Crankbait Tactics For Huge Prespawn Bass
By Steven Vonbrandt
One of the most effective ways to catch huge prespawn bass in lakes and rivers are lipless crankbaits. These baits are especially effective when the water temperature is between forty-nine and fifty-eight degrees, especially in stained or muddy water in lakes and ponds, but it also works well in the rivers. Some of the techniques outlined below will help you catch bigger bass all over the country in the early spring starting in March, and peaking in April
TYPES OF BAITS
There are are variety of lipless crankbaits on the market that catch bass, but in the spring, in most lakes and ponds, in the Northeast, the Rat-L-Trap by Bill Lewis Lures, the Rattlin’ Rapala, Lucky Craft, and the Ambush Stealth Diver, are some of the best. All lipless crankbaits have a different sound. Some are much louder than others, and will produce bass when some other quieter baits won’t. At other times, the more quiet rattling baits will produce better. You just have to experiment with several baits until you find the ones that are producing best in the particular body of water you’re fishing. Sometimes the same baits, in the same size, by the same company, make slightly different sounds that can be better than the other, and experimentation is the only way to find which bait works the best. Some baits won’t run as true at different speeds, and they turn sideways a little more than others, so you just have to watch them in the water, and find the best ones. The hooks should always be changed to a premium hook system such as Daiichi or X-Point. There are many other great hooks, but I prefer these. Most of your lipless crankbaits should be used in a 1/4 to 1/2 ounce size, but recently, bigger bass in the Northeast and in Florida have hit the larger Salt Water Traps in the 3/4 to 1-1/2 ounce sizes.
COLORS OF BAITS
The best colors for the spring, especially if you have a lot of crawfish in the lake, are red, red/orange, and other variations of these colors. Some have spots on them and these are very effective. The standard chrome, and chrome with a blue back, and chrome and red, have worked especially well for the larger bass. If the water is extremely stained to muddy, we forund that the red, and the chartreuse/brown combinations work well in this kind of situation. If you have a lot of bluegill in the area, and less crawfish or shad, then the Bluegill/Suncracker patterns work very well. The primary forage in the lakes are the best patterns, unless you know that many anglers are aware of this, and are using these colors also. Then switching to unconventional patterns can fool some of the wary bigger bass. Again, we switch only the front hook to a “Bleeding Bait Hook” by TTI-Blakemore, (Daiichi), and then change the back hook to the same brand but in the traditional nickel color.
Most people just cast the baits out and reel them straight in. While this will always catch some bass, there are more specialized methods that trigger strikes from the bigger bass. Cast the Rat-L-Traps out, and depending on the depth of the water, count them down to the level of the fish before starting the retrieve, and if it is a sandy and/or gravel/rocky type of bottom, let them sink to the bottom, then slowly raise the tip of the rod till you feel the lure vibrating, reeling the slack up slowly, then lower the rod tip, and do it again. Many times they will hit as it is on the bottom, and first starts to be lifted up. If these techniques don’t work in a few hours, use a slight pumping action of the rod as you reel, keeping contact with the bait. If it hits a rock, weeds, or other structure, hesitate a second, and then rip it off quickly, and reel it in with a steady retrieve. You can also yo-yo the bait similar to a spoon or spinnerbait in deeper water near points and drop-offs, which can be extremely effective in colder water or on inactive fish that are suspended. Most of the time in water below fifty-eight degrees they hit very mushy, like grass or leaves, or even like you are snagged on a small branch, but most of the time it is a bass.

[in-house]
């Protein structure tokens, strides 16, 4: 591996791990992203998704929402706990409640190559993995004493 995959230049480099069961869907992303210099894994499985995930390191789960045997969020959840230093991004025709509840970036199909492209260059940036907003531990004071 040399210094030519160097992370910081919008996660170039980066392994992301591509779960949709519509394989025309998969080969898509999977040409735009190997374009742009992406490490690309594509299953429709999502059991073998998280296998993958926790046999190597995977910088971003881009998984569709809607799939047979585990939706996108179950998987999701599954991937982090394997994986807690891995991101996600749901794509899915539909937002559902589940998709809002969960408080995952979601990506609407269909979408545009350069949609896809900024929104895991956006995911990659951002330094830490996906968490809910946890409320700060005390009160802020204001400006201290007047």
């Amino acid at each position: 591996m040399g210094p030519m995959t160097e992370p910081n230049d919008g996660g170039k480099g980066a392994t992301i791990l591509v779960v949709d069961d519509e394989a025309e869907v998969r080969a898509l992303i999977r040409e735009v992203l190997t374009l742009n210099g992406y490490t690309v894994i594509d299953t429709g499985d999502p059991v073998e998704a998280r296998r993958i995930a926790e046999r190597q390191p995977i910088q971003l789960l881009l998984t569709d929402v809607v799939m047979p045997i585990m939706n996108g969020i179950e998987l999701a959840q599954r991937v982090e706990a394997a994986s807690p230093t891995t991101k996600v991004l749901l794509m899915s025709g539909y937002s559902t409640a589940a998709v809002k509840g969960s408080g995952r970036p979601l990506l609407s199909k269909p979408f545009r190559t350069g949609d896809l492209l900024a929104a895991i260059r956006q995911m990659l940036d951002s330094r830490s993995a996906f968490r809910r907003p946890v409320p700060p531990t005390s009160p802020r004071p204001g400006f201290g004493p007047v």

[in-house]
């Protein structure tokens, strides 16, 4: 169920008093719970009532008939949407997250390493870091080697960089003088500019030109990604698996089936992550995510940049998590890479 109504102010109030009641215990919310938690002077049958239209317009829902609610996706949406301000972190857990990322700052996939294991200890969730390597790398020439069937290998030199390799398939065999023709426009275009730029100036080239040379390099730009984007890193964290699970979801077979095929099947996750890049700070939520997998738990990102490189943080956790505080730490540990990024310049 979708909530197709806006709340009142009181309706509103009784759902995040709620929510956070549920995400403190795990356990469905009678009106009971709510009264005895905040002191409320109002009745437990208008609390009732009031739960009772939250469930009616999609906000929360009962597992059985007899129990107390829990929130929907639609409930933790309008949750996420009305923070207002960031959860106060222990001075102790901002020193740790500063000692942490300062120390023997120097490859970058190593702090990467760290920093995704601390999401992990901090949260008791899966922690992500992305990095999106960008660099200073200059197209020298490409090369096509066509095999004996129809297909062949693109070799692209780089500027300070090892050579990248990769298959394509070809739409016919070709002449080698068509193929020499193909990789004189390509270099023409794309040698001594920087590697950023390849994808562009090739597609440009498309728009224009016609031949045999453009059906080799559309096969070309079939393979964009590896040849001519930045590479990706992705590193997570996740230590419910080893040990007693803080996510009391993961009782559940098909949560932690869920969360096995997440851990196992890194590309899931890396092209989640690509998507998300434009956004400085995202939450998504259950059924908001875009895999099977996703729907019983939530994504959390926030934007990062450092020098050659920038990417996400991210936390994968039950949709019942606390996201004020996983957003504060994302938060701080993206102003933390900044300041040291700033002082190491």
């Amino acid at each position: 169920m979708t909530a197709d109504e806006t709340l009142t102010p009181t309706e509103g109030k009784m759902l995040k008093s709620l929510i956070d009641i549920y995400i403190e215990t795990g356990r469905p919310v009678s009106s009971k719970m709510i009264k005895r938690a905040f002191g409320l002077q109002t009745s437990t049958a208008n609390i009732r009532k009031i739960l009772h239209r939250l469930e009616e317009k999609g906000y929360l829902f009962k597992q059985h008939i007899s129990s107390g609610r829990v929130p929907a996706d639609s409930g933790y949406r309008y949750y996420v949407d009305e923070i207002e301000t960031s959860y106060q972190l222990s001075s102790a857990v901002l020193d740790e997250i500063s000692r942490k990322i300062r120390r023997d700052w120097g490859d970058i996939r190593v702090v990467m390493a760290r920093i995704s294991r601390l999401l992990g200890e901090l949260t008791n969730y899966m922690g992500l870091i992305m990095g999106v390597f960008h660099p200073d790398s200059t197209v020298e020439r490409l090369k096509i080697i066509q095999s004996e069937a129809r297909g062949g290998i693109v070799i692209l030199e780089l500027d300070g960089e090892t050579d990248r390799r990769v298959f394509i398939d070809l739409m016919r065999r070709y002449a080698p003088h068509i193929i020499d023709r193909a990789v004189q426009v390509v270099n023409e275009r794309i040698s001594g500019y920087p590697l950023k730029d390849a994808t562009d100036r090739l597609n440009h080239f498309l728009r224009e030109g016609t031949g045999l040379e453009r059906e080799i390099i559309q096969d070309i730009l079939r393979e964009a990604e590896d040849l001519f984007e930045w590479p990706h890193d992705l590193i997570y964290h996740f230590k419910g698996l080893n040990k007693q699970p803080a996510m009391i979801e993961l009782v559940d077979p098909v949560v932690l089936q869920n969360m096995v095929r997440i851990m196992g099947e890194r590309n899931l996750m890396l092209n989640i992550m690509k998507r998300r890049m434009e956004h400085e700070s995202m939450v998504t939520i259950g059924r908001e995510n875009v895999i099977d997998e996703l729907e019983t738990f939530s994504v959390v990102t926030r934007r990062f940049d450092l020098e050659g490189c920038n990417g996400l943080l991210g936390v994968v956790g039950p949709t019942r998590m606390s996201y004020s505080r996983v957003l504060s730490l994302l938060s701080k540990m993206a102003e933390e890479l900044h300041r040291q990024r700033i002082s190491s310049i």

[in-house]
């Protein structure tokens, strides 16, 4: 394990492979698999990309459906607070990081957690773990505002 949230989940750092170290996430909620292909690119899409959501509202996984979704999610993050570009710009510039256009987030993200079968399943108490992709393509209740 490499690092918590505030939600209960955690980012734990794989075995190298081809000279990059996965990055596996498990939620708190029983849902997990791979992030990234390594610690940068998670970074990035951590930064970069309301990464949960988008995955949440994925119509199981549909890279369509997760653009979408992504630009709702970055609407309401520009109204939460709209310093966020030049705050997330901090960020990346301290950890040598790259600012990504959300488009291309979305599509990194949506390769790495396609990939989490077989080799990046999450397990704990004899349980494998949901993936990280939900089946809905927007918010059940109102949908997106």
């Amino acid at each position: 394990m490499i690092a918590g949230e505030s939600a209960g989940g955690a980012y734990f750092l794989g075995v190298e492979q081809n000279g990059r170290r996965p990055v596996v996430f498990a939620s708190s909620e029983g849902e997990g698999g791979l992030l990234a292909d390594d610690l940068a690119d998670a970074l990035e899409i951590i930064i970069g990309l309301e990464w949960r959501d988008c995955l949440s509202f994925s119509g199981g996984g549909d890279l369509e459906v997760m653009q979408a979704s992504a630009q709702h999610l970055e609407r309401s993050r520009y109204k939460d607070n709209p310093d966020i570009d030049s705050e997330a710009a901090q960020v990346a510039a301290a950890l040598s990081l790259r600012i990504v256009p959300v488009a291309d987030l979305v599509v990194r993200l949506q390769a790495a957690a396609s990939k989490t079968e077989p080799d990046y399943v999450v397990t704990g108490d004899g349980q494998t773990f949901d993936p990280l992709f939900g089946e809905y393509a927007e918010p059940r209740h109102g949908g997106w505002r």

As they get close to the boat they will see you and make a dash for the trolling motor, and down to deeper water, sometimes even breaking the surface to throw the lure. The bass have to played very carefully as lipless crankbaits come out of the bass’s mouth much more easily than you might imagine. Most of the bass will be in the shallower water off the flats, near deeper water, rip-raps, if available, or any place where there are baitfish and/or cover near the north shore or bay, close to food sources, near their traditional spawning areas.
I like to use spinning gear for the smaller 1/4 ounce baits, and I use baitcast gear for the larger 1/2 to 1 1/2 ounce baits. I use a 7 foot spinning rod in medium action for the smaller baits, so as not to pull the bait from their mouths, usually a S- Glass rod, a G.Loomis Cranking Stick, or a “Kistler” rod. In the baitcasters, I use a 7 foot, medium to med/heavy rod, with a high speed reel, but many people prefer a good reel in a 5:0:1 or 5:3:1 gear ratio. I always use P-Line or McCoy in ten to twelve pound test, but eight pound test is preferred by many. Stren is also a good line for this. Fan cast the baits in as many directions as possible in the prime areas such as the mouths of the back bays with creeks, where grasses and riprap are on a harder bottom, and you will start picking up some of these monsters this spring. A good scent on the baits, such as “Megastrike” can’t hurt either.
This year I have had a tremendous amount of success early in the year with the new Lucky Craft crankbaits.
The new website created by Steve vonBrandt, Big bass World Champ and Hall Of fame Angler is now open with videos of bass fishing in Delaware and Maryland at http://bassfishingstories.webs.com